Another instalment of our serialisation of The Titan Kiss, by Clark Nida (2014, 2016). A further 3,000 words (or so) will appear tomorrow.
Jack, pretending to be a client, pays a visit to a hooker calling herself Tvoul. Their playful conversation begins to turn sour.
NOW READ ON…
“What makes you think I went into the jungle with your son? Which jungle? We don’t have jungles in Nix City. The Areopagus…”
“Don’t bandy words with me. What were you thinking… when you edulated my son Harry?”
“Oh, so that’s your take, is it? You don’t want sex at all: you just want to conduct a personal pogrom. Well, let me tell you Jack—the war’s over. We have agreements to avoid that sort of thing. It was all a lie anyhow…”
“Yes, I know just what you can and can’t do on Mars. So you go to Earth, to Gaia—where people don’t know your little game—and do it with no one to stop you? Well look here, sunshine…”
“Jack, relax… I think we’ve talked enough. It’s not doing you any good. Now—how about sitting quietly together…?”
“I’ll sit quietly when I’ve finished what I’ve come to do.”
Her voice suddenly brightened. “Hey—I know who you are. You’re Jack-the-Ripper!”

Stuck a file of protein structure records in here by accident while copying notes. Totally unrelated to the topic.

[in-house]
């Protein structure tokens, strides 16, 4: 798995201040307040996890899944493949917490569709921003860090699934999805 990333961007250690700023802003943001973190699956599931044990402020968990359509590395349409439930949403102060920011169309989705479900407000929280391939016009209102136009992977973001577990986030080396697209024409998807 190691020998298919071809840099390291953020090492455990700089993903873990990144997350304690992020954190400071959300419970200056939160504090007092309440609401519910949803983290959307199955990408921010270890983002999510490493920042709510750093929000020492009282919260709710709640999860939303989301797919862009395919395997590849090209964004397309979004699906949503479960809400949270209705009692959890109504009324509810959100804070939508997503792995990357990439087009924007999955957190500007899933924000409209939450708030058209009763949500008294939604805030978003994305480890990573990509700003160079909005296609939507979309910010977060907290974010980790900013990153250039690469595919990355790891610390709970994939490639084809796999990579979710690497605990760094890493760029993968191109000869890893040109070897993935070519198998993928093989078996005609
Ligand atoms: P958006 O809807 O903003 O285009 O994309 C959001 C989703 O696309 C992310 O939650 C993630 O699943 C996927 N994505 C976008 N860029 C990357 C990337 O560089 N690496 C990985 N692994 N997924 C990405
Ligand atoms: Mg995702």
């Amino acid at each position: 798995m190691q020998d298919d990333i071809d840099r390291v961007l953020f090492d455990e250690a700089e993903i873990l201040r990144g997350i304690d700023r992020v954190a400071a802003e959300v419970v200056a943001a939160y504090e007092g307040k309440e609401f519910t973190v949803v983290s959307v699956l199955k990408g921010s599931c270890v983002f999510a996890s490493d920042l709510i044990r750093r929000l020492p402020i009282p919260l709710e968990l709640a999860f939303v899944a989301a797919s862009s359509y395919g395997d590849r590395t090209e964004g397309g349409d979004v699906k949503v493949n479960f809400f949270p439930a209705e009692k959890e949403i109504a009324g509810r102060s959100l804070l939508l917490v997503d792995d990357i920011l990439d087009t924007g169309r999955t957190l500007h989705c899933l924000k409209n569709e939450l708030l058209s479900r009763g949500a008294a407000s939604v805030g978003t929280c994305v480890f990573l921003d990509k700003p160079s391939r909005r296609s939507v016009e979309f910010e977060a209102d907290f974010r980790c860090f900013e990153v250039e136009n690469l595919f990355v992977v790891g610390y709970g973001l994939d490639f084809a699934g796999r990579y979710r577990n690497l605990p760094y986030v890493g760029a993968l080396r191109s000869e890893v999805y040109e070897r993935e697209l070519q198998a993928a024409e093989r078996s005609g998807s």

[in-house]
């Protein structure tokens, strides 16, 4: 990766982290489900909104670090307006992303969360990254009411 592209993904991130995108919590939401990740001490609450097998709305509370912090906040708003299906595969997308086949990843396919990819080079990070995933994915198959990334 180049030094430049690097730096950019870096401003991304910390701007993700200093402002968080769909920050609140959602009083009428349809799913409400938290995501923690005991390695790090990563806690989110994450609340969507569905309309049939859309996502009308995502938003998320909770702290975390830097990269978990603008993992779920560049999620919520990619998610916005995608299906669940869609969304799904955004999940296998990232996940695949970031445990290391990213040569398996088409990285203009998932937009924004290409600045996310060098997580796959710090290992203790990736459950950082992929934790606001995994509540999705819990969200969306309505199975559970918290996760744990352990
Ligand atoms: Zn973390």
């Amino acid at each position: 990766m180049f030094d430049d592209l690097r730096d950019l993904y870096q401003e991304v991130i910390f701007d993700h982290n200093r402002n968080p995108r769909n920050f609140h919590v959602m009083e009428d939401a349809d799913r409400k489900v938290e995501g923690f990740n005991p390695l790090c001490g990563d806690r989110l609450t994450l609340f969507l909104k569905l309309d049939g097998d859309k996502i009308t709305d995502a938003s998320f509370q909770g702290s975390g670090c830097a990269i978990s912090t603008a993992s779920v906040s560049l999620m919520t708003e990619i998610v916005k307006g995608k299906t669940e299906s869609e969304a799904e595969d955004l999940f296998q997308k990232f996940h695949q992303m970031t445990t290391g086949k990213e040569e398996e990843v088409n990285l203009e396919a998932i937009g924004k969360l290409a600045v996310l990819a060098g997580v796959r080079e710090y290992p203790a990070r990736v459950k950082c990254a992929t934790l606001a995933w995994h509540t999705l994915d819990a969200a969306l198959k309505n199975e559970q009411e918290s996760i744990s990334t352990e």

At that instant the lights went out. Jack had come prepared for something like this—he had a magnesium flare ready in his pocket. Quickly he sparked it and dropped it on the carpet. In its pure white smoking glare Tvoul, still sitting opposite him, shape-shifted out of all recognition. Something—tentacles?—tried to wrest the uzi from his grasp.
He fired a burst. The grip on his uzi went limp like a snapped rubber band. Sudden relaxation made the machine-pistol twist in his hand. Something caught his arm and he dropped the weapon. Something else caught hold of his leg. Kicking and lashing out, Jack picked up the uzi again and emptied the magazine into the place where Tvoul had been sitting.
In the light of the flare he saw a flickering mass of red jelly twisting on the carpet. His face and hands were slimed with sepia. In panic, he wrenched out the empty magazine and flung it at the writhing mess which wouldn’t die. Kicking over his bag, he picked up another magazine and crammed it into the uzi. That too he emptied into the squirming sludge.
Now at last it stopped moving. Nothing else was clutching at him, nothing was holding onto him. Then suddenly a voice spoke.
“Please don’t shoot me any more…”
His victim’s voice-chip had uttered one final whimpering sentence before it shut down in fatal termination mode.
The glistening mass stopped flickering and went white. Pasta-like tissues oozed from lesions like guts spilling from a squashed slug. Jack was seized by an urge to be violently sick. He projectile-vomited over the mess he’d manufactured. Wiping his mouth roughly on his sleeve he clipped a third magazine into the uzi, put his shoulder to the door and barged through.